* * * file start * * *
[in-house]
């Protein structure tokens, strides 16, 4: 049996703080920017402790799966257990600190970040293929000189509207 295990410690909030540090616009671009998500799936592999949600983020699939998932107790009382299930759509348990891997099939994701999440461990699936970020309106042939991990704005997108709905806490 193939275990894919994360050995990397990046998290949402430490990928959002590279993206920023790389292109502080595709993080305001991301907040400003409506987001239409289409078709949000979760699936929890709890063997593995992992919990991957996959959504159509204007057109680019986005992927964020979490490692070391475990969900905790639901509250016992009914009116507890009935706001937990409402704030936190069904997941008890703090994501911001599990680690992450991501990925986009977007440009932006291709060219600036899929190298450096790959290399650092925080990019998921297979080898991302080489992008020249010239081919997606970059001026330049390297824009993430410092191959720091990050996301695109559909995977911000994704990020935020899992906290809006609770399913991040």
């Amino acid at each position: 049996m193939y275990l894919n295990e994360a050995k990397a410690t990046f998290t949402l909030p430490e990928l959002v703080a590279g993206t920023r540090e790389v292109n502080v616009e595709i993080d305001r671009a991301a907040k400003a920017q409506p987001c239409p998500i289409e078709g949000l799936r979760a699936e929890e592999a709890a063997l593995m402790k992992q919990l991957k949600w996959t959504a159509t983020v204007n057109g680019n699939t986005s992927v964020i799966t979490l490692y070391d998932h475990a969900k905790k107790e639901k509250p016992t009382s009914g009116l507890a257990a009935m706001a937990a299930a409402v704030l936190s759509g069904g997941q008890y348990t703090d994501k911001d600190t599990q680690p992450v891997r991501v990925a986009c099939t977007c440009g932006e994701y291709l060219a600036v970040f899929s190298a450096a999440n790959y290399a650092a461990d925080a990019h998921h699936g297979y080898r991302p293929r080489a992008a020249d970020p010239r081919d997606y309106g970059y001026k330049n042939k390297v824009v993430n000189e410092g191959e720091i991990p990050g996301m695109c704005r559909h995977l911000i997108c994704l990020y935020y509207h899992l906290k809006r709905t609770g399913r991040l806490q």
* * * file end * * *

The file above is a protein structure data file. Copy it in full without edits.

[in-house]
């Protein structure tokens, strides 16, 4: 049996703080920017402790799966257990600190970040293929000189509207 295990410690909030540090616009671009998500799936592999949600983020699939998932107790009382299930759509348990891997099939994701999440461990699936970020309106042939991990704005997108709905806490 193939275990894919994360050995990397990046998290949402430490990928959002590279993206920023790389292109502080595709993080305001991301907040400003409506987001239409289409078709949000979760699936929890709890063997593995992992919990991957996959959504159509204007057109680019986005992927964020979490490692070391475990969900905790639901509250016992009914009116507890009935706001937990409402704030936190069904997941008890703090994501911001599990680690992450991501990925986009977007440009932006291709060219600036899929190298450096790959290399650092925080990019998921297979080898991302080489992008020249010239081919997606970059001026330049390297824009993430410092191959720091990050996301695109559909995977911000994704990020935020899992906290809006609770399913991040």
């Amino acid at each position: 049996m193939y275990l894919n295990e994360a050995k990397a410690t990046f998290t949402l909030p430490e990928l959002v703080a590279g993206t920023r540090e790389v292109n502080v616009e595709i993080d305001r671009a991301a907040k400003a920017q409506p987001c239409p998500i289409e078709g949000l799936r979760a699936e929890e592999a709890a063997l593995m402790k992992q919990l991957k949600w996959t959504a159509t983020v204007n057109g680019n699939t986005s992927v964020i799966t979490l490692y070391d998932h475990a969900k905790k107790e639901k509250p016992t009382s009914g009116l507890a257990a009935m706001a937990a299930a409402v704030l936190s759509g069904g997941q008890y348990t703090d994501k911001d600190t599990q680690p992450v891997r991501v990925a986009c099939t977007c440009g932006e994701y291709l060219a600036v970040f899929s190298a450096a999440n790959y290399a650092a461990d925080a990019h998921h699936g297979y080898r991302p293929r080489a992008a020249d970020p010239r081919d997606y309106g970059y001026k330049n042939k390297v824009v993430n000189e410092g191959e720091i991990p990050g996301m695109c704005r559909h995977l911000i997108c994704l990020y935020y509207h899992l906290k809006r709905t609770g399913r991040l806490q």